Actuarial Report (31st) on the Canada Pension Plan

Report type
Canada Pension Plan
Published date
Tabled date

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The Honourable Chrystia Freeland, P.C., M.P.
Minister of Finance
House of Commons
Ottawa, Canada
K1A 0A6

Dear Minister:

In accordance with section 115 of the Canada Pension Plan, which provides that an actuarial report shall be prepared every three years for purposes of the financial state review by the Minister of Finance and the ministers of the Crown from the provinces, I am pleased to submit the Thirty-First Actuarial Report on the Canada Pension Plan, prepared as at 31 December 2021.

Yours sincerely,

Assia Billig, FCIA, FSA, PhD
Chief Actuary

Table of contents

    List of tables
    List of charts

    1 Highlights of the Report

    Main Findings 31st CPP Actuarial Report
    Contributions Base CPP Additional CPP

    Legislated contribution rate of 9.9% for year 2022 and thereafter.

    Legislated first and second additional contribution rates of 2.0% for 2023 and thereafter and 8.0% for 2024 and thereafter respectively.

    The number of CPP contributors expected to grow from 15.2 million in 2022 to 19.3 million in 2050.

    Contributions expected to increase from $61 billion in 2022 to $177 billion in 2050.

    Contributions expected to increase from $9.3 billion in 2022 to $45 billion in 2050.

    Contributions projected to be higher than expenditures up to the year 2025 inclusive.

    Contributions projected to be higher than expenditures up to the year 2057 inclusive.

    Expenditures

    The number of retirement beneficiaries expected to increase from 6.0 million in 2022 to 9.9 million in 2050.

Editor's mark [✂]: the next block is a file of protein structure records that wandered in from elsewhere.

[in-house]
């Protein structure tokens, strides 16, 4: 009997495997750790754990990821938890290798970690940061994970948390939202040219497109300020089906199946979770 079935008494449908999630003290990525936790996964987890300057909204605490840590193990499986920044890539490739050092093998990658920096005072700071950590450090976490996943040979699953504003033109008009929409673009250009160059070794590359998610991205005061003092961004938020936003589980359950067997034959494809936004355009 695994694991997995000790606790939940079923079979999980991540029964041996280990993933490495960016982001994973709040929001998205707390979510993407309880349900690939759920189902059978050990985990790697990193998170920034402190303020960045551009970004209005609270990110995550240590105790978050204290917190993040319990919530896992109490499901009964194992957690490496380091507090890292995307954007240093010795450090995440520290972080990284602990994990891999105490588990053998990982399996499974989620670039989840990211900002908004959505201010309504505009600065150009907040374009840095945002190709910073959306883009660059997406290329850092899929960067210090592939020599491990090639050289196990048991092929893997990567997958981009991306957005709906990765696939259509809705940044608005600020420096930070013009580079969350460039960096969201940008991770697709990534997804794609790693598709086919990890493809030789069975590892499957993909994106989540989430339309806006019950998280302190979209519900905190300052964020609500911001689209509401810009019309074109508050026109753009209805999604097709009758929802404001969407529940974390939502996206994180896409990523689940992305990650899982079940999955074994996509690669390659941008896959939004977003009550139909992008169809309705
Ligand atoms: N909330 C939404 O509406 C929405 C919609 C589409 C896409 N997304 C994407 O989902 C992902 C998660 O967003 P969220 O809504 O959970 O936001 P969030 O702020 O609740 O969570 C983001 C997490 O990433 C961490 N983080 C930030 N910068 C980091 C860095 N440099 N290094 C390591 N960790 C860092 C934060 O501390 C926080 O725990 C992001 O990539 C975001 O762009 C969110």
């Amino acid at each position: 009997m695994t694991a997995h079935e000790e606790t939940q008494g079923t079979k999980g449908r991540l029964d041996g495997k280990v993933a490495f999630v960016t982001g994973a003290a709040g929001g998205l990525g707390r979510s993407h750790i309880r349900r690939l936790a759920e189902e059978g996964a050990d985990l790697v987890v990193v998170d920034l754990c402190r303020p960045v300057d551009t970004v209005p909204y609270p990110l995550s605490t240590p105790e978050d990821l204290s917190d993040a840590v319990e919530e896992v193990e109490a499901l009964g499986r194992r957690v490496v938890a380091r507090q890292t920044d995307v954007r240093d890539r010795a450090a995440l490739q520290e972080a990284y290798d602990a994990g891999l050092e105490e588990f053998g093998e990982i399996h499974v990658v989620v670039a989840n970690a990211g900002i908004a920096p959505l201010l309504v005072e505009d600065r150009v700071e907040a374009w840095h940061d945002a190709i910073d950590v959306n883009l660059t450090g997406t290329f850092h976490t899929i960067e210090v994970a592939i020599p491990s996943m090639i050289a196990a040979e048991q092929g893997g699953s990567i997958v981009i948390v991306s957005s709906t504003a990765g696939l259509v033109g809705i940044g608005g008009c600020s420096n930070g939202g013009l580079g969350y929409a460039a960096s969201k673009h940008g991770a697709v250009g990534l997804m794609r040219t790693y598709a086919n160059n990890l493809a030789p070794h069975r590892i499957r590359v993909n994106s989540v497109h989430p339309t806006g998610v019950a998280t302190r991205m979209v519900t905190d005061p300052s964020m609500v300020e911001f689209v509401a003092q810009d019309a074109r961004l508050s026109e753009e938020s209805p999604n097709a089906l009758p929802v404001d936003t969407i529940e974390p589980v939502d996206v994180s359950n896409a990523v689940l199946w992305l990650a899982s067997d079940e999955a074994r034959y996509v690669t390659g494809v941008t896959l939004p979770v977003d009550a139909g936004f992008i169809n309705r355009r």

Total expenditures projected to grow from $56 billion in 2022 to $197 billion in 2050.

    The number of retirement beneficiaries expected to increase from 0.8 million in 2022 to 8.9 million in 2050.

    Total expenditures projected to grow from $0.3 billion in 2022 to $29 billion in 2050.

    Assets

    Total assets projected to grow from $544 billion at the end of 2021 to $791 billion by 2030 and $2.2 trillion by 2050.

    In 2050, investment income is projected to represent 42% of revenues.

    Total assets projected to grow from $11 billion at the end of 2021 to $200 billion by 2030 and $1.4 trillion by 2050.

    In 2050, investment income is projected to represent 61% of revenues.

    Minimum Contribution Rates needed to sustain the CPP

    The minimum contribution rate is 9.56% of contributory earnings for years 2025 to 2033 and 9.54% for years 2034 and thereafter.

    The first additional minimum contribution rate as a percentage of contributory earnings is 1.97% for years 2025 and thereafter.

    The second additional minimum contribution rate as a percentage of contributory earnings above the YMPE up to the YAMPE is 7.88% for years 2025 and thereafter.

    The respective legislated contribution rates are higher than the minimum contribution rates needed to sustain the Plan, and thus are sufficient to finance both the base and additional CPP over the long term.

    Uncertainty 31st CPP Actuarial ReportTable b footnote 1,Table b footnote 2
    Rate of Return Assumption Base CPP Additional CPP

    The 31st CPP Actuarial Report is based on an assumed 75-year average annual nominal rate of return of 5.79% for the base CPP and 5.37% for the additional CPP.

    If lower average returns are assumed (4.20% for the base CPP and 4.17% for the additional CPP), this would result in:

    The MCR increasing from 9.54% to 11.22%.

    The FAMCR increasing from 1.97% to 2.86%.

    If higher average returns are assumed (7.39% for the base CPP and 6.57% for the additional CPP), this would result in:

    The MCR decreasing from 9.54% to 7.89%.

    The FAMCR decreasing from 1.97% to 1.38%.

    Intervaluation Investment Experience

    Based on the best-estimate assumptions of this report, the MCR at the next valuation as at 31 December 2024 is expected to be 9.55%, and the FAMCR is expected to be 1.97%.

    However, there is a 16% probability that the MCR at the next valuation as at 31 December 2024 will exceed the legislated rate of 9.9% due to investment experience alone.

    It is very unlikely that short-term investment experience would cause the AMCRs to fall outside the “no action” ranges prescribed by the Additional Canada Pension Plan Sustainability Regulations.

    As the plan matures, it will become much more sensitive to intervaluation investment experience.